South China Sea Tensions: Unlikely To Lead To War – Analysis


Recent naval and land activities in the Spratlys have highlighted growing tensions and the risk of conflict in the South China Sea. However as China and United States seek to manage their differences the escalation of such incidents to war is seen as unlikely.

By Barry Desker*

Recent naval manoeuvres and land reclamation activities in the Spratlys have drawn attention to the risk of incidents at sea leading to growing tensions and even conflict in the South China Sea. On Tuesday 27 October 2015, the United States Navy sent its state of the art guided-missile destroyer USS Lassen into waters within 12 nautical miles of Subi Reef, which China claims. Chinese naval vessels shadowed the USS Lassen until it left the waters around Subi Reef and Mischief Reef.

China’s extensive land reclamation in the South China Sea was described by the Malaysian Chief of Defence Forces General Tan Sri Dato Sri Zulkifeli bin Mohd Zin as ‘provocative’ when he spoke at the defence-focused Xiangshan Forum in Beijing on 18 October. China has built a helipad, wharfs, a weather observation station and a four-storey building on Subi Reef after extensive land reclamation. China also appears to be reclaiming land for the building of a runway estimated to be 3,300 metres long, as well as a parallel taxiway, capable of meeting any military requirements.

US and Chinese concerns

The possibility that such a combat-capable runway is being built as well as similar facilities on Fiery Cross Reef in the Spratlys and Woody Island in the Paracels has raised concerns among defence analysts that China would be well-placed to enforce an air defence identification zone (ADIZ) in the South China Sea if it chooses to establish such a zone, as it has done over contested waters in the East China Sea.

The US move was an attempt to assert freedom of navigation in the contested South China Sea, an important waterway that carries almost 30 per cent of global trade, including nearly 60 percent of Japan’s and Taiwan’s energy supplies, and 80 percent of China’s crude oil imports. The US navy has reiterated that it will continue with such patrols in the South China Sea.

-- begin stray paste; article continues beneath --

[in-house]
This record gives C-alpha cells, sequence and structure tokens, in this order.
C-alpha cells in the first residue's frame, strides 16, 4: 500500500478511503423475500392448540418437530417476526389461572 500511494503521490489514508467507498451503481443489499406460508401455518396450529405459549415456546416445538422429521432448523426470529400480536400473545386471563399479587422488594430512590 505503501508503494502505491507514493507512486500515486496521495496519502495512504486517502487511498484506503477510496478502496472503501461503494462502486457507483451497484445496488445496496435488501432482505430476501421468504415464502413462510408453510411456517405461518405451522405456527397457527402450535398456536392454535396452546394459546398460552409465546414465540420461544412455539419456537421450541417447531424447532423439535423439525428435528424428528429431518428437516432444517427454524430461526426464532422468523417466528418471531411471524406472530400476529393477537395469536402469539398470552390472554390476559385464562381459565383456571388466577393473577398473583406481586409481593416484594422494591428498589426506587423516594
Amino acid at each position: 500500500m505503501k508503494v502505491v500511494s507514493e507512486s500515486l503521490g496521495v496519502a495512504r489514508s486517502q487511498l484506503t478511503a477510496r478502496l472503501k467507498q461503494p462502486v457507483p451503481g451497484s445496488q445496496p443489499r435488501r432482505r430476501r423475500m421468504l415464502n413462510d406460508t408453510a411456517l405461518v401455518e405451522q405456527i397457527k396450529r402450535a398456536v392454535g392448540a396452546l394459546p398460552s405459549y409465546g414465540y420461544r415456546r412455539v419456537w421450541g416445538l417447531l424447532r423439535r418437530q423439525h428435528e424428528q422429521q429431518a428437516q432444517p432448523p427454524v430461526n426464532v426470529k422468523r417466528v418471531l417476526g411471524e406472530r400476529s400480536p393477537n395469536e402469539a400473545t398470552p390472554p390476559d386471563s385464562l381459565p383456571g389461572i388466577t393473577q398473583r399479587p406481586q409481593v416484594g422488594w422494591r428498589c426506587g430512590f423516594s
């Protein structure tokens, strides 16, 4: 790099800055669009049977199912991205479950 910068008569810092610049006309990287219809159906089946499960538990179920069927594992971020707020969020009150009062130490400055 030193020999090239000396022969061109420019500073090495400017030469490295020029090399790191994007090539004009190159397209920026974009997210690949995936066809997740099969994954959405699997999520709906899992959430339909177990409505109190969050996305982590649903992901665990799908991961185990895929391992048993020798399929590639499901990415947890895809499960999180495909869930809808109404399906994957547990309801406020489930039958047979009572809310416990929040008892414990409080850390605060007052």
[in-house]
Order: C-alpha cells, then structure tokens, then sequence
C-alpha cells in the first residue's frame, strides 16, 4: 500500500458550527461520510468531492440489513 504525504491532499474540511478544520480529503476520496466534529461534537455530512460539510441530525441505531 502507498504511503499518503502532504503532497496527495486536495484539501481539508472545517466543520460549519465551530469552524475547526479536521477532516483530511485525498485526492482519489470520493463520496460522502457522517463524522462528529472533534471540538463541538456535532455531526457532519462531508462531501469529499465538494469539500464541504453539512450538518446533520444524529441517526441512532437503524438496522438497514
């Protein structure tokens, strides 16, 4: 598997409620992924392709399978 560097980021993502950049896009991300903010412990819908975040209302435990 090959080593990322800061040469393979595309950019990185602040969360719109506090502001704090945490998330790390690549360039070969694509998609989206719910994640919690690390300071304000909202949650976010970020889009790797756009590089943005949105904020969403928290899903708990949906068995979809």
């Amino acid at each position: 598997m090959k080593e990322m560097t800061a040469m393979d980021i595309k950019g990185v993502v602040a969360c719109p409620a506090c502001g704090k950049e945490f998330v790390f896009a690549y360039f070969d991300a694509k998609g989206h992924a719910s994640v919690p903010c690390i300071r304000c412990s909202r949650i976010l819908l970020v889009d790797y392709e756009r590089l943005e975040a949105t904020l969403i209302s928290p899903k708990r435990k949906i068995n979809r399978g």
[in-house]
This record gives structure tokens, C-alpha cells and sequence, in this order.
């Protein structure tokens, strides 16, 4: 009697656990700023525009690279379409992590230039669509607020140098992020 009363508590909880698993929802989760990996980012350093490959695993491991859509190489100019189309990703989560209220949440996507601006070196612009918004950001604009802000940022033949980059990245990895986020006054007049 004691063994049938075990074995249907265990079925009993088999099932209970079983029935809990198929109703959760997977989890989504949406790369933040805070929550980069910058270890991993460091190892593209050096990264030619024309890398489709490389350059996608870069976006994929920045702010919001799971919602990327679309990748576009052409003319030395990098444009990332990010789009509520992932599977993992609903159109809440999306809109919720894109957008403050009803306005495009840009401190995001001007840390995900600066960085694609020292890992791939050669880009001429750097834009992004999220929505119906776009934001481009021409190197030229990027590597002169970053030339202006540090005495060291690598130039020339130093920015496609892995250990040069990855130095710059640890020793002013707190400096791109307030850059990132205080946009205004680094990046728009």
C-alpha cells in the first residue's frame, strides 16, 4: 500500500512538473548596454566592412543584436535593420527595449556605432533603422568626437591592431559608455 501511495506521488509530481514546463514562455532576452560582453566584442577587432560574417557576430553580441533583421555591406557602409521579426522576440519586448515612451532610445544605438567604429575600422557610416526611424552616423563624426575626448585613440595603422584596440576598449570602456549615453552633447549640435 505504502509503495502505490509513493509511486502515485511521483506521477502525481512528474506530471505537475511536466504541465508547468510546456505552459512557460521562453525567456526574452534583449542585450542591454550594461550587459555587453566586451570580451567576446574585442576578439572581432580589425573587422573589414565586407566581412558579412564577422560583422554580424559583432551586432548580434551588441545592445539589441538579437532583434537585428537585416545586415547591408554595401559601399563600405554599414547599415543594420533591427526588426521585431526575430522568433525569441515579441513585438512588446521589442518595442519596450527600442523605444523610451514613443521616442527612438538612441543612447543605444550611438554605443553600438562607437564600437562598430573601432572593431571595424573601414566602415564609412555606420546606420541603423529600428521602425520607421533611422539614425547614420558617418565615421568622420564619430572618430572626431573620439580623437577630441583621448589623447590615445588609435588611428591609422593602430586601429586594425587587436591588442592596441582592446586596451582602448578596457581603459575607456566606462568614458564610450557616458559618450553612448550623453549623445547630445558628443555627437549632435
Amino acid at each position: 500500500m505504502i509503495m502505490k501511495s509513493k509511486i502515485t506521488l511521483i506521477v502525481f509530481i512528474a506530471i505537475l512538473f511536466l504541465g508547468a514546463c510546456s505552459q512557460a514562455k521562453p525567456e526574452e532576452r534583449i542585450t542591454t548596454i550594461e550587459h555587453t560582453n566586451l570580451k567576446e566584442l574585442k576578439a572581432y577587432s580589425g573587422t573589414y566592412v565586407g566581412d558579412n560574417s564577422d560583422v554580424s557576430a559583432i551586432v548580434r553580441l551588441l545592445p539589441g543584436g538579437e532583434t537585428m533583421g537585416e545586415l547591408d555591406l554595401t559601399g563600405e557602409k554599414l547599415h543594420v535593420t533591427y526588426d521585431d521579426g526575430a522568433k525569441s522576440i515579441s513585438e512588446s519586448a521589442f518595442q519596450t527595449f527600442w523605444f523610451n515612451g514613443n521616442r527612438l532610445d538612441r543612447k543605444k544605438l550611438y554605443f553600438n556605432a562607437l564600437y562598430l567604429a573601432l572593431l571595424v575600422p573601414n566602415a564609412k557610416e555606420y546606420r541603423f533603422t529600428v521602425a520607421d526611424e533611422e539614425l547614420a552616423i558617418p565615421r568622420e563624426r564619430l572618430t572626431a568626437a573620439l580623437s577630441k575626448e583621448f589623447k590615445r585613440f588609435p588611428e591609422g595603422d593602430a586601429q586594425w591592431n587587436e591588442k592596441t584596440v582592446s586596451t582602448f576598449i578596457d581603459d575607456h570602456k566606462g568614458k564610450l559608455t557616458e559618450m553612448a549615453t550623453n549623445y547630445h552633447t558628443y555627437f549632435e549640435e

China’s response was immediate but low-keyed. The Chinese Foreign Ministry summoned the American Ambassador to China Max Bacaus to protest the American action. Executive Vice Minister Zhang Yesui told Bacaus that the US had acted in defiance of repeated Chinese objections and had threatened China’s sovereignty and security. Chinese public opinion has also been critical of the American action, highlighting the risk that growing nationalist sentiments, especially among younger Chinese, could reduce the Chinese government’s freedom of action in future.

For Southeast Asia’s littoral states, the American and Chinese positions draw attention to the increased risks of conflict in the South China Sea. There is also the possibility that regional claimant states could miscalculate and take stronger action to pursue their claims in the belief that they would have the support of the US. The firmest support for the US came from Philippines President Benigno Aquino III who saw “no issue” with the US exercising freedom of navigation.

Among American allies, Australia’s Defence Minister Marise Payne strongly endorsed the right of freedom of navigation and overflight in the South China Sea. Japan’s Chief Cabinet Secretary Yoshihide Suga declined to comment directly on the patrol but highlighted Japan’s general commitment to “the aim of preserving free and peaceful waters” and opposition to land reclamation, militarisation, and other unilateral attempts to change the status quo. South Korea did not address the issue but only made a general statement supporting freedom of navigation and stressed the importance of the 2002 Asean-China Declaration on the Conduct of Parties in the South China Sea.

China’s strategy

China has never defined whether it claims all the waters within its ‘nine-dash line’ map or only the features within it. Southeast Asian states would question whether such artificial “islands” as Subi Reef are entitled to territorial waters of 12 nautical miles around the land features from the low water elevation, based on the definitions in the Law of the Sea Convention. Both China and Southeast Asian states have ratified the convention. But the US, which has not acceded to it, will rely on its interpretation of customary international law.

China’s strategy of creeping de facto control over the South China Sea has resulted in growing resistance by the Philippines and Vietnam among claimant states. They have moved closer to the US, which is seen as the only power capable of balancing China. It has encouraged rising defence expenditures, especially on the navy and air force, a trend also seen in other regional states such as Indonesia.